March 7, 2018

, , , , , ,   |  

Kickstarter Interview - Kugali

Kugali are a collective that specialise in African comics. By selecting creators from all over the continent, they aim to show the rest of the world the diversity and the culture that so many people remain unaware of. Beginning as a site that aims to collate existing comics from the continent, co-creators Ziki Nelson and Tolu Olowofoyeku are taking to Kickstarter to fundraise for the first issue of their eponymously named book: The Kugali Anthology. We were lucky enough to sit down with them and they told us exactly why you what they're doing is worth your money.


Panel Patter: We are a site that primarily reviews and discusses Western comics. For readers who primarily consume Western entertainment, what would be your pitch to draw them into Kugali?

Ziki: In the US and in the UK, even though people are used to reading DC and Marvel - your Dark Horse and your Image and even get some indie comics - there is also a lot of interest in Japanese manga which is very different to what we have in the West. In the East there’s Manga, in the West there’s American comics and so in Africa we have Kugali.

Tolu: African storytelling is very different to anything else out there. The same way that right now - I don’t know if you guys watch Indian movies over there - but Indian movies have a very different feel from Hollywood movies. In that same way, Nollywood movies have a different feel from Chinese movies, so it’s not like it’s "like this one but better"; we aren't saying that it’s like American comics but better. It’s just so different that it’s a totally unique experience for people that are only used to one particular kind of comic.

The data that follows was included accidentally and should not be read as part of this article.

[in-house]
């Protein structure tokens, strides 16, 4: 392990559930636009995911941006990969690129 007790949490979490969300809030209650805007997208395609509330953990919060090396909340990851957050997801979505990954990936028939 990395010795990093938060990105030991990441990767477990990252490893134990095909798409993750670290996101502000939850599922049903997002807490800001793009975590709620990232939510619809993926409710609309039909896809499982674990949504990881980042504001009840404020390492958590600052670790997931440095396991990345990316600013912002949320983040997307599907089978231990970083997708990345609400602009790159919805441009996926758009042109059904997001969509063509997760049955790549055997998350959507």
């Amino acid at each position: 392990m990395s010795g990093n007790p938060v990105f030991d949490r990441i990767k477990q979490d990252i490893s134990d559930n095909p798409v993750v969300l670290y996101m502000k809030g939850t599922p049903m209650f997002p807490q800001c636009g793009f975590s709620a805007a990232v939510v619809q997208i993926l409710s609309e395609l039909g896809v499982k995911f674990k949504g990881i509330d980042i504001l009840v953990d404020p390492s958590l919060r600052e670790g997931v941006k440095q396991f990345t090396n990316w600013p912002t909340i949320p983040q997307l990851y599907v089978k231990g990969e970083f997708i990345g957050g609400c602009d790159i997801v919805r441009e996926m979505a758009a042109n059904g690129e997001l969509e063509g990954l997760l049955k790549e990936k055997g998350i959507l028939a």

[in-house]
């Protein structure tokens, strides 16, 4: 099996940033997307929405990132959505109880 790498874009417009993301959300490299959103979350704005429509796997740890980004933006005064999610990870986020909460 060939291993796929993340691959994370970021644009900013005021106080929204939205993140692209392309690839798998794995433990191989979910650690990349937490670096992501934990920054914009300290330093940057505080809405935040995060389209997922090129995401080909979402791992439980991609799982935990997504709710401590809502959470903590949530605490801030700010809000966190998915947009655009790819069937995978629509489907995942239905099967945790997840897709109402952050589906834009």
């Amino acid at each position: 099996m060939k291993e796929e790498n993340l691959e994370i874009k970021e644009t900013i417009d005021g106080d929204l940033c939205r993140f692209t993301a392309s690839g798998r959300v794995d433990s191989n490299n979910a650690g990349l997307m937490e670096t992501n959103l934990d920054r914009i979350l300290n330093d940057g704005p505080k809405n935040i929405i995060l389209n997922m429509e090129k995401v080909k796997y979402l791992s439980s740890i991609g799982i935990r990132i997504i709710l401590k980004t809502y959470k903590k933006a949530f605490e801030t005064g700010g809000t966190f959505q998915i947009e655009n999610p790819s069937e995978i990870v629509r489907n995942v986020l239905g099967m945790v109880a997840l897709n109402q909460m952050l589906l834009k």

Panel Patter: So you’re saying that it will give them some variation and different approaches to storytelling that they’ve not seen before. 

Ziki: Exactly. However, I will also say that a lot of the comics featured in the anthology do draw some inspiration from both Japanese manga and Western comics so it’s a combination of what’s familiar combined with a touch of African culture to create something new.

Panel Patter: Do you have any examples of which parts of it come from which culture?

Ziki: For example, Kayin & Abeni drew a lot of inspiration from Hellboy in terms of the art style, by Mike Mignola, so if you’re a Mignola fan then you’ll see a clear influence there. 


Mumu Juju draws a lot of inspiration from Japanese manga in terms of the storytelling structure - it doesn't take itself too seriously. There are a lot of really cleanly illustrated panels, but then others are really simply drawn and it mimics that Japanese Chibi illustration technique.